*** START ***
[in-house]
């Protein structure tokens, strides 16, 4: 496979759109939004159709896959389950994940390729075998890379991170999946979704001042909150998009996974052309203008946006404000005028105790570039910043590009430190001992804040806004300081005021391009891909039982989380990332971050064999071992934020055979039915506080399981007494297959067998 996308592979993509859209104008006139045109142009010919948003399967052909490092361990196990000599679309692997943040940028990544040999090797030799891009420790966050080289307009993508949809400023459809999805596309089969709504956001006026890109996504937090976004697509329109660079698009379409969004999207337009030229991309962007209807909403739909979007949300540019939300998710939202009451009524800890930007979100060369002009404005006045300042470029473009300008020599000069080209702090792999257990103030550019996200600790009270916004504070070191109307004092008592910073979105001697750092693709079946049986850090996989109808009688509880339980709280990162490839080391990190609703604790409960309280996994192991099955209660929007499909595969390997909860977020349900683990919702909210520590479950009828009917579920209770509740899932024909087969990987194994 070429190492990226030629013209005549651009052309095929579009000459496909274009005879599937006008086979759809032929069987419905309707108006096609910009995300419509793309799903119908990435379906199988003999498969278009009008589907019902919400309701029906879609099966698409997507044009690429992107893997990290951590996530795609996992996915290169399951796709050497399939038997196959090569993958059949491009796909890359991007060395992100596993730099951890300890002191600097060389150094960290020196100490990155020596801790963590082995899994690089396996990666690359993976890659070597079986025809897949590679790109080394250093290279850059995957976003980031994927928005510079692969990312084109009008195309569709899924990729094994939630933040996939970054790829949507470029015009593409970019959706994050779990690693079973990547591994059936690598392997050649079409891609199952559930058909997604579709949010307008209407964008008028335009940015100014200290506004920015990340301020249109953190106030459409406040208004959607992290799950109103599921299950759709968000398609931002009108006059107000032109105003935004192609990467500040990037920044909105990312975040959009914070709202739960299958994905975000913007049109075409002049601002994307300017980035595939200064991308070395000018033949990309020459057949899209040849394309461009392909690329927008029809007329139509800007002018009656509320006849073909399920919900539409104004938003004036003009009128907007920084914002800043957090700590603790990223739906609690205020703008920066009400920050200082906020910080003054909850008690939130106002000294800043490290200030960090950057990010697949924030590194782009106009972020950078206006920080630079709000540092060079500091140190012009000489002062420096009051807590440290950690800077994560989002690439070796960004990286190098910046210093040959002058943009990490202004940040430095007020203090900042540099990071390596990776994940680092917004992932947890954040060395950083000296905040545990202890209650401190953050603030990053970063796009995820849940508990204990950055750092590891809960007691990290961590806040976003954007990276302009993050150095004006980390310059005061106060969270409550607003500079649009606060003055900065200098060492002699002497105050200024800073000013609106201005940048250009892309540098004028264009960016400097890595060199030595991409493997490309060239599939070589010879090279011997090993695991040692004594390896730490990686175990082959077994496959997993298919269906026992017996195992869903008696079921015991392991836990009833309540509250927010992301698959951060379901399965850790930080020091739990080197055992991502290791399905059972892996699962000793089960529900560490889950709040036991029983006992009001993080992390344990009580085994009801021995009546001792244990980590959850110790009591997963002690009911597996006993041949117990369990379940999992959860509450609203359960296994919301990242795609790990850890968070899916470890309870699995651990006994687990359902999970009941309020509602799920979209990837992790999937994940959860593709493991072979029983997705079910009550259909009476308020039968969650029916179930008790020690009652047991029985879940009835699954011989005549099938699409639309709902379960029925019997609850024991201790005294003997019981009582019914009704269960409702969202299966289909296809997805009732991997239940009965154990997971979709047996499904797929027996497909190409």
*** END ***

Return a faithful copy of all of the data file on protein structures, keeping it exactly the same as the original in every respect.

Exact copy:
[in-house]
């Protein structure tokens, strides 16, 4: 496979759109939004159709896959389950994940390729075998890379991170999946979704001042909150998009996974052309203008946006404000005028105790570039910043590009430190001992804040806004300081005021391009891909039982989380990332971050064999071992934020055979039915506080399981007494297959067998 996308592979993509859209104008006139045109142009010919948003399967052909490092361990196990000599679309692997943040940028990544040999090797030799891009420790966050080289307009993508949809400023459809999805596309089969709504956001006026890109996504937090976004697509329109660079698009379409969004999207337009030229991309962007209807909403739909979007949300540019939300998710939202009451009524800890930007979100060369002009404005006045300042470029473009300008020599000069080209702090792999257990103030550019996200600790009270916004504070070191109307004092008592910073979105001697750092693709079946049986850090996989109808009688509880339980709280990162490839080391990190609703604790409960309280996994192991099955209660929007499909595969390997909860977020349900683990919702909210520590479950009828009917579920209770509740899932024909087969990987194994 070429190492990226030629013209005549651009052309095929579009000459496909274009005879599937006008086979759809032929069987419905309707108006096609910009995300419509793309799903119908990435379906199988003999498969278009009008589907019902919400309701029906879609099966698409997507044009690429992107893997990290951590996530795609996992996915290169399951796709050497399939038997196959090569993958059949491009796909890359991007060395992100596993730099951890300890002191600097060389150094960290020196100490990155020596801790963590082995899994690089396996990666690359993976890659070597079986025809897949590679790109080394250093290279850059995957976003980031994927928005510079692969990312084109009008195309569709899924990729094994939630933040996939970054790829949507470029015009593409970019959706994050779990690693079973990547591994059936690598392997050649079409891609199952559930058909997604579709949010307008209407964008008028335009940015100014200290506004920015990340301020249109953190106030459409406040208004959607992290799950109103599921299950759709968000398609931002009108006059107000032109105003935004192609990467500040990037920044909105990312975040959009914070709202739960299958994905975000913007049109075409002049601002994307300017980035595939200064991308070395000018033949990309020459057949899209040849394309461009392909690329927008029809007329139509800007002018009656509320006849073909399920919900539409104004938003004036003009009128907007920084914002800043957090700590603790990223739906609690205020703008920066009400920050200082906020910080003054909850008690939130106002000294800043490290200030960090950057990010697949924030590194782009106009972020950078206006920080630079709000540092060079500091140190012009000489002062420096009051807590440290950690800077994560989002690439070796960004990286190098910046210093040959002058943009990490202004940040430095007020203090900042540099990071390596990776994940680092917004992932947890954040060395950083000296905040545990202890209650401190953050603030990053970063796009995820849940508990204990950055750092590891809960007691990290961590806040976003954007990276302009993050150095004006980390310059005061106060969270409550607003500079649009606060003055900065200098060492002699002497105050200024800073000013609106201005940048250009892309540098004028264009960016400097890595060199030595991409493997490309060239599939070589010879090279011997090993695991040692004594390896730490990686175990082959077994496959997993298919269906026992017996195992869903008696079921015991392991836990009833309540509250927010992301698959951060379901399965850790930080020091739990080197055992991502290791399905059972892996699962000793089960529900560490889950709040036991029983006992009001993080992390344990009580085994009801021995009546001792244990980590959850110790009591997963002690009911597996006993041949117990369990379940999992959860509450609203359960296994919301990242795609790990850890968070899916470890309870699995651990006994687990359902999970009941309020509602799920979209990837992790999937994940959860593709493991072979029983997705079910009550259909009476308020039968969650029916179930008790020690009652047991029985879940009835699954011989005549099938699409639309709902379960029925019997609850024991201790005294003997019981009582019914009704269960409702969202299966289909296809997805009732991997239940009965154990997971979709047996499904797929027996497909190409």